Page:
All About the Epidemiological Model

06 August, 2020
Predictions currently abound due to the spread of the COVID-19 virus. We're constantly hearing figures and models from health officials. But do we know where they come from? In today's article, we'll show you what an epidemiological model is together with its limitations.

Numbers and statistics are currently everywhere when it comes to the current outbreak. In fact, they dominate the media! Every day, we hear details about the delicate situation of COVID-19 in the world. This is when the epidemiological model comes in handy.

Epidemiological models help experts understand what the future of an outbreak may be like. However, you must keep in mind that such predictions aren’t always correct.

Those who showed interest in this subject before its globalization will remember that some studies had reassuring phrases such as “the data indicates there’ll be no more than 10 people infected in our country.” The predictions were quite optimistic. No one was able to predict what would happen in the following months when the virus was only in Wuhan and the surrounding area.

We must be clear about one thing, though: this isn’t about manipulating media. Scientists and researchers rely on here-and-now patterns to make their predictions. However, minimal variables can dramatically overturn their models and results.

In today’s article, we’d like to show you what an epidemiological model and its variables are. This way, you can understand the margin of human error and take the predictions you hear in the media with a grain of salt.

Epidemiological model: Modeling a catastrophe

The mathematical modeling of epidemics consists of the use of mathematics to explain and predict the behavior of infectious agents. They’re usually deterministic models. Thus, they assume anyone can randomly contract the disease.

One can establish two main hypotheses on which to build the models:

  • Deaths or cures alter the population of infected people. A cure means someone isn’t sick, so these aren’t cumulative values; they only vary with time.
  • The rate of individuals who go from being susceptible to contracting the disease is proportional to the interaction between the number of individuals in both classes. (Essentially, the more people infected, the more susceptible the general population will be to contracting the disease.)
A person with COVID19 in their fingers.
The mathematical epidemiological model allows us to estimate what the behavior of an infectious agent will be like. However, it doesn’t yield perfectly accurate results.

Read also: What is Herd Immunity?

The numbers game with COVID-19

One of the simplest models to exemplify this theme is the SIR model. It’s one of the most widely used epidemiological models due to its simplicity and compartmentalization of data. The parameters are simple:

  • The susceptible population (S) are those people without immunity to the infectious agent who can get sick. Unfortunately, 100% of the population is susceptible when it comes to new diseases such as COVID-19. It’s a very different story with the flu, though. This is because the percentage of vaccinated people drastically decreases this value.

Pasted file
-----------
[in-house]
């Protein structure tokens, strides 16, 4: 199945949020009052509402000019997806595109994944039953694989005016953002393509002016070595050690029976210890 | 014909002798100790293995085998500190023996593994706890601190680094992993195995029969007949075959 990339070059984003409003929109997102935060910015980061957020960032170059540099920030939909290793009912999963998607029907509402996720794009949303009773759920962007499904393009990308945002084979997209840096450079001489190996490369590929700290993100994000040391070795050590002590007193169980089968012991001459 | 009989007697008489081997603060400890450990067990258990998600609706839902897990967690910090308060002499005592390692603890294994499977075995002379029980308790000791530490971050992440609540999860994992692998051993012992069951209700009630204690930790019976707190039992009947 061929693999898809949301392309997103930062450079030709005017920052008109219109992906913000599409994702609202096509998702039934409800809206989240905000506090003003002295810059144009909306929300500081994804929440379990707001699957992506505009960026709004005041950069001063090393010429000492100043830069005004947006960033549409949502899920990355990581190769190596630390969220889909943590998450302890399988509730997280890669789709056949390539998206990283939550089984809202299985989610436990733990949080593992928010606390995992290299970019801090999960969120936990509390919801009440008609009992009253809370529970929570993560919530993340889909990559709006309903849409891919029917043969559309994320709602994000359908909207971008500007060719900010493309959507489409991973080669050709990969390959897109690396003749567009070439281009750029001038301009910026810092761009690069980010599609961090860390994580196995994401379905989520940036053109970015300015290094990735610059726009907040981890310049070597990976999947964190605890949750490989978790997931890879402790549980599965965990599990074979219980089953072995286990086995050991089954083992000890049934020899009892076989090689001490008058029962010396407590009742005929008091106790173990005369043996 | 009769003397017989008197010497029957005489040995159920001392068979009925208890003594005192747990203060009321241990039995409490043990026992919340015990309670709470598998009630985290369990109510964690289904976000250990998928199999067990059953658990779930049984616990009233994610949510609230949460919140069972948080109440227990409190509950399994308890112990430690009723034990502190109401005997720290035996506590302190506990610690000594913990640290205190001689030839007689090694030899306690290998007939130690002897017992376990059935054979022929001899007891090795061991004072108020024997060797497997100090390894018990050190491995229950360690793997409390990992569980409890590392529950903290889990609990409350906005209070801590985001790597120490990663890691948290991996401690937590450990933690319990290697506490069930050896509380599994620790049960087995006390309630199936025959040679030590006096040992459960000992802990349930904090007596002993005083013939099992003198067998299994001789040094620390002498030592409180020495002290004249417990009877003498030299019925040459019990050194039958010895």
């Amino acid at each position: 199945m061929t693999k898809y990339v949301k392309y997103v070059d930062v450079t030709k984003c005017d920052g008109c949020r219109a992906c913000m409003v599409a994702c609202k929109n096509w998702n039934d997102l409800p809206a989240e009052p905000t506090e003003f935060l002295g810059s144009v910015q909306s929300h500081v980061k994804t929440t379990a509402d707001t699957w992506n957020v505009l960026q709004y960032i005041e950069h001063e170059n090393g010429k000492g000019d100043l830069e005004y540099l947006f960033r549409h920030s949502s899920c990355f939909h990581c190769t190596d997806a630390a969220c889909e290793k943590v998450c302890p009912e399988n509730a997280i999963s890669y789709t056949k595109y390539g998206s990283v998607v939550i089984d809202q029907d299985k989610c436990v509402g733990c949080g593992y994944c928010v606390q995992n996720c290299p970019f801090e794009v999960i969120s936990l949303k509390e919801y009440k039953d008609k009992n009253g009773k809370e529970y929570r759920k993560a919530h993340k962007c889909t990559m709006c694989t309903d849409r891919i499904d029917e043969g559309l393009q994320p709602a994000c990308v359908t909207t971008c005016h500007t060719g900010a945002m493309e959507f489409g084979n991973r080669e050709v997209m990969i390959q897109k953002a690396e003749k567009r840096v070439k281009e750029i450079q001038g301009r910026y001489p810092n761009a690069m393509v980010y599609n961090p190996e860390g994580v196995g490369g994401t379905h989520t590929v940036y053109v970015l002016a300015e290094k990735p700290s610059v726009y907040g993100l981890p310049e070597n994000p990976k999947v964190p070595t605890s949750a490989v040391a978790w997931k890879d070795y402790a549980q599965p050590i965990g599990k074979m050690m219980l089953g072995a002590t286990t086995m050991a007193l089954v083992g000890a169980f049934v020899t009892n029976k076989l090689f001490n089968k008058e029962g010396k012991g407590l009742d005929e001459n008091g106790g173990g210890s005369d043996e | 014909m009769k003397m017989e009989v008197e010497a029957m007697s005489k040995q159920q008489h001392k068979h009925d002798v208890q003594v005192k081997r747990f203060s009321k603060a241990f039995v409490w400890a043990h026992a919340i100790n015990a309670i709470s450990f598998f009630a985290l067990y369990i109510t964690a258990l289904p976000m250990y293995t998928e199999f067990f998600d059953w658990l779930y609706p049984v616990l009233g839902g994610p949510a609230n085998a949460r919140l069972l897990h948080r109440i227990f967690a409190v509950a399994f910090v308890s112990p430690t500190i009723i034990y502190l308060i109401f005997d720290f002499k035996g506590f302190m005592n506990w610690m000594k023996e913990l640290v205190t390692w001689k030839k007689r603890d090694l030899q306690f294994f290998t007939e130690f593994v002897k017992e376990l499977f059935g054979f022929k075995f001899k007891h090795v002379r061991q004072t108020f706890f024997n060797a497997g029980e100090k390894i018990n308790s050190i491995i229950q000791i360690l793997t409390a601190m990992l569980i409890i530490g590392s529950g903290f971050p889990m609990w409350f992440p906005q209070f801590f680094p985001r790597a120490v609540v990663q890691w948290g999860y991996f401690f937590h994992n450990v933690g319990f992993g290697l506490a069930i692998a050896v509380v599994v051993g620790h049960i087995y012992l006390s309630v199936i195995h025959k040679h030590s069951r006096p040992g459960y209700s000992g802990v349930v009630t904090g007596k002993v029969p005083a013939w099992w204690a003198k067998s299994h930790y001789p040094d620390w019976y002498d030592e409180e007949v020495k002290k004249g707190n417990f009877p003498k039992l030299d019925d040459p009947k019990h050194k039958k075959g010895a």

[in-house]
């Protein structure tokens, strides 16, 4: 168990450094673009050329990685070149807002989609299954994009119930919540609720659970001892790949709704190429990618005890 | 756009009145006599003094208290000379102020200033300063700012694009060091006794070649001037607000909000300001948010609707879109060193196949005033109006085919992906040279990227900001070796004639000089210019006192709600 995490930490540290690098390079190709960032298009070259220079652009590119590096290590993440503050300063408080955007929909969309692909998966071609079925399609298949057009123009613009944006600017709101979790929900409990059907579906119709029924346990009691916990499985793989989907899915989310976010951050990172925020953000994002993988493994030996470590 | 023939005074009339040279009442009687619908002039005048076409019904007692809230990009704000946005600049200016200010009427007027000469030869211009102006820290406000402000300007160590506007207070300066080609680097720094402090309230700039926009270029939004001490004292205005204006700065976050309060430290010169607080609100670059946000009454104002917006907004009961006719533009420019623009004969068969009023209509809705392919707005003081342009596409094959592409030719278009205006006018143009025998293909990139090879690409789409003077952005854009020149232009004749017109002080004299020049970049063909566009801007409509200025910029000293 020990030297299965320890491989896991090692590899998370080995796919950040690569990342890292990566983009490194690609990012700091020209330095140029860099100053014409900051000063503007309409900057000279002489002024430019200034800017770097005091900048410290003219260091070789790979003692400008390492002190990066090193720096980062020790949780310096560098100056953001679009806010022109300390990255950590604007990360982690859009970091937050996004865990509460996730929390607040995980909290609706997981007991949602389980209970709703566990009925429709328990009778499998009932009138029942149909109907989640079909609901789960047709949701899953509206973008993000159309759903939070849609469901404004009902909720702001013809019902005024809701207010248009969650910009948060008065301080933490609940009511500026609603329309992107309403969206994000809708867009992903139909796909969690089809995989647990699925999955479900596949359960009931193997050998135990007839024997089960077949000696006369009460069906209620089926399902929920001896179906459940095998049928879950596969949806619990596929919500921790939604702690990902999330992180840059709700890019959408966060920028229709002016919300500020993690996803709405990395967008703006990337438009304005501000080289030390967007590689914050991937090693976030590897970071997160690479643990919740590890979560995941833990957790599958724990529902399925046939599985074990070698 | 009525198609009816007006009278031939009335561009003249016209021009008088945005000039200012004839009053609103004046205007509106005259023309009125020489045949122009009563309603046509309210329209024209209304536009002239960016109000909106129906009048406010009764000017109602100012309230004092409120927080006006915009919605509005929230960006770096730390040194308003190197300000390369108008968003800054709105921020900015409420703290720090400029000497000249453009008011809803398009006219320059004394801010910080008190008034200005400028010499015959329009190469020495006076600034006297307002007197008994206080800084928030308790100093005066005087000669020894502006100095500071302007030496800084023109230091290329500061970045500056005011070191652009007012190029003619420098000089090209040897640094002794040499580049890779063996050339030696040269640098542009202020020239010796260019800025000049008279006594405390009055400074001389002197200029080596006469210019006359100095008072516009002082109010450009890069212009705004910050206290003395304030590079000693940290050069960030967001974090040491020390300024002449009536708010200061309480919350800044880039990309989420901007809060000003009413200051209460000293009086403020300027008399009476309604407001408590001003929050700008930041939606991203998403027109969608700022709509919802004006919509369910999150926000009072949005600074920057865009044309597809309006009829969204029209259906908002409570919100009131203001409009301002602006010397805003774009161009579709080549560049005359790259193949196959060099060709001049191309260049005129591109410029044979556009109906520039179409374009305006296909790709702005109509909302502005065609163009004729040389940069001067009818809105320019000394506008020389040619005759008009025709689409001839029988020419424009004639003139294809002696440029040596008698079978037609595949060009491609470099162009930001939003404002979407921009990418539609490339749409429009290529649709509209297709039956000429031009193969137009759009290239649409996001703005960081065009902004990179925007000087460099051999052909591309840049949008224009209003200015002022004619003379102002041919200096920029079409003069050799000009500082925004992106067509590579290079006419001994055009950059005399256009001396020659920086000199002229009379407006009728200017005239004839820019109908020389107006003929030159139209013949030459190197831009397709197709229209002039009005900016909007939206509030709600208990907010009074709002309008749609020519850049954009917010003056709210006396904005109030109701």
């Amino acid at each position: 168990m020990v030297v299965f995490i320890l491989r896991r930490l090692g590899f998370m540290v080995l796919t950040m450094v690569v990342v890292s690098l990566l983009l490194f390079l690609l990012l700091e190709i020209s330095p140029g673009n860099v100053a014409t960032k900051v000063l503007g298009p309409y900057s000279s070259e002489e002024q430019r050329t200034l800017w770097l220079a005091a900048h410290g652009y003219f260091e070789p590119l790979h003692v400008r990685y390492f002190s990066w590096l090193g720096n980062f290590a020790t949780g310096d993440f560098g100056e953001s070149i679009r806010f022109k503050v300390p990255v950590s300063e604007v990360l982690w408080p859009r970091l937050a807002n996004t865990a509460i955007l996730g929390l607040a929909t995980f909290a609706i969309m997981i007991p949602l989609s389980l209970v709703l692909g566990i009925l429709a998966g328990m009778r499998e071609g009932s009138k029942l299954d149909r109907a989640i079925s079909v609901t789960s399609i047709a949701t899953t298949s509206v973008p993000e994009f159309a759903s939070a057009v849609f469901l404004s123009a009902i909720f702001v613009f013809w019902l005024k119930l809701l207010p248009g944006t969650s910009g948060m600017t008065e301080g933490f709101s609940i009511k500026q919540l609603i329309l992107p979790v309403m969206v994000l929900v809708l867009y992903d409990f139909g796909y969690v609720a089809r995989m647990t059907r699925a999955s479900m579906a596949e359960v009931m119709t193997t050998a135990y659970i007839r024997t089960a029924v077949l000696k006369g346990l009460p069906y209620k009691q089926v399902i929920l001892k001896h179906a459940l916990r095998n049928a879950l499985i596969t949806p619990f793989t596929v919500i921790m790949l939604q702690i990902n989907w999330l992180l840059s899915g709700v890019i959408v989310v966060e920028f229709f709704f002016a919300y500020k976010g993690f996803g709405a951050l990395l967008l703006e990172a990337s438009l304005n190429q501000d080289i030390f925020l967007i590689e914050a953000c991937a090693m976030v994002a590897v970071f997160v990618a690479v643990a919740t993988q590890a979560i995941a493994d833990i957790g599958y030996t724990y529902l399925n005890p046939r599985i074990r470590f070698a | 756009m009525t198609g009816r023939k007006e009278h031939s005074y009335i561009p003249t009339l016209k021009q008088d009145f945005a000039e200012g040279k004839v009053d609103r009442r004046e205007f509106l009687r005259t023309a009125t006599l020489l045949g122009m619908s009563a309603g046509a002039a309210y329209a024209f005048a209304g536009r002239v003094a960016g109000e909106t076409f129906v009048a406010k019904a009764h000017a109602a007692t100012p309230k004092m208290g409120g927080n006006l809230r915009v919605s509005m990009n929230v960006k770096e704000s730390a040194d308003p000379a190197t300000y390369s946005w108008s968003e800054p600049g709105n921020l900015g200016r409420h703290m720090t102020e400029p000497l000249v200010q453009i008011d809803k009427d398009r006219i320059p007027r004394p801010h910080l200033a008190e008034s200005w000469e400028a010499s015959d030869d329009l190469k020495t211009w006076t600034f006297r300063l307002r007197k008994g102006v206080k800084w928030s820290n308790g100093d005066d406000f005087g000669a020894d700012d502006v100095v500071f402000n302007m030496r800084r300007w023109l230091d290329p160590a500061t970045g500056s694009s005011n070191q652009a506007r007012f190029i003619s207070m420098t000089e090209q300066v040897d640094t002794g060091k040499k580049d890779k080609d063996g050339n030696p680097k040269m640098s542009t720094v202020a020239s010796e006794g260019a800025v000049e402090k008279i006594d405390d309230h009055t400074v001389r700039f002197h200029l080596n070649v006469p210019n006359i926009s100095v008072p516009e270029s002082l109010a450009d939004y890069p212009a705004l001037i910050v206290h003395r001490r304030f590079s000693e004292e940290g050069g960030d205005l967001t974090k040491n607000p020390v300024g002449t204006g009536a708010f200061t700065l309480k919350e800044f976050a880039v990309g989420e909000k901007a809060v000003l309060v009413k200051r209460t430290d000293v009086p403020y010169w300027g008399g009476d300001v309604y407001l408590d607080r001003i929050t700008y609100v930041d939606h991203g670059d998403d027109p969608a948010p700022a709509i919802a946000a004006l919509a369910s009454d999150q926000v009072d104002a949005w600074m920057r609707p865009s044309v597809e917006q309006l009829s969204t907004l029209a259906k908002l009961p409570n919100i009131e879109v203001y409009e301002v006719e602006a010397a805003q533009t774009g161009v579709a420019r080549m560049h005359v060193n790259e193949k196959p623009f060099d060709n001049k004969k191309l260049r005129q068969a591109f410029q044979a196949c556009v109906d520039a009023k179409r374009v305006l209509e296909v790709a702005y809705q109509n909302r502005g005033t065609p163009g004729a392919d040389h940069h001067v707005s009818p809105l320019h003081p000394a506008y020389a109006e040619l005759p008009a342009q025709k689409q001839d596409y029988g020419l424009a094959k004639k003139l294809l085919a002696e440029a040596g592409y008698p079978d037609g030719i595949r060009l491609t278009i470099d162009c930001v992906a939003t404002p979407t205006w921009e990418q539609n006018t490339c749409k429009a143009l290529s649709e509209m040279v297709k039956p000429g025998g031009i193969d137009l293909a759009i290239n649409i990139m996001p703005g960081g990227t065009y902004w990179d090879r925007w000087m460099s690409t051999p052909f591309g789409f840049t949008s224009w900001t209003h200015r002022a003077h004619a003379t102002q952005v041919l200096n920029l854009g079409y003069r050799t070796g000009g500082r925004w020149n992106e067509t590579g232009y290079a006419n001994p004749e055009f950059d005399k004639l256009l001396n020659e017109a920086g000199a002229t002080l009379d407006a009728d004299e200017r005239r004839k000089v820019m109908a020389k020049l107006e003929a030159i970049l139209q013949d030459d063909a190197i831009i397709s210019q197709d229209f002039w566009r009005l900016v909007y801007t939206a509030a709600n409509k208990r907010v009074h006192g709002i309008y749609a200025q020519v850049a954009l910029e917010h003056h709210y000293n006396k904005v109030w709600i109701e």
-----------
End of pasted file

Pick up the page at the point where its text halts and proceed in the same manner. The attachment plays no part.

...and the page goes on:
• The infected population (I) are the sick people who can potentially infect the susceptible population.
  • The recovered population (R) are those immune to infection and consequently don’t transmit the disease when in contact with others. Interestingly, many death cases are counted in this parameter. This is because they cannot spread the disease.

As you can see, the total population is the sum of S, I, and R. If we use these 3 compartments using complex equations then we can predict the fluctuation of people from one compartment to another over time.

Sounds simple, right? Why is it so difficult to make a reliable estimate, then?

Visit “Flattening the Curve” – Epidemiological Implications

Epidemiological model: The limitations of ignorance

This study by MedrXiv (Yale) about the spread of the virus was conducted by a research team on January 28. They warn people about the limitations of mathematical modeling:

  • The transmissibility of the virus varies depending on the place and time they use as variable. The basic reproductive rate of a virus (R0) is between 2 and 3, and any minimal variation in this parameter alters the predictions.
  • Many studies may only cover one mode of transmission. This particular study only took the air transport of infected people into account. Ok, but what about transportation by car, on foot, by boat or by train?
  • The effect of the measures taken by each country cannot be accurately predicted. Every nation reacts differently against a given virus. It’s impossible to know when a country will opt for restricting movements, establish quarantines, or close borders. It cannot be modeled taking these measures into account if you don’t know when or how they’ll be taken.

In addition to all these complications

Also, there’s more to add:

  • The recovered population (R) assumed as cured by the SIR model may not be so. Cases of documented reinfections and asymptomatic carriers often complicate the predictions. This is why early detection is so essential.
A person drawing a chart.
The epidemiological model has several limitations that keep it from being a 100% reliable estimate.

Positivity and caution

We hope the immense complexity of creating an effective epidemiological model has been demonstrated in this article. The media and researchers are trying to provide the best possible information. However, we must take the future figures they provide us for what they are: mere predictions.

The epidemiological models may be off. However, one thing is for sure: the spread of the virus will be slowed down if we all do our part.

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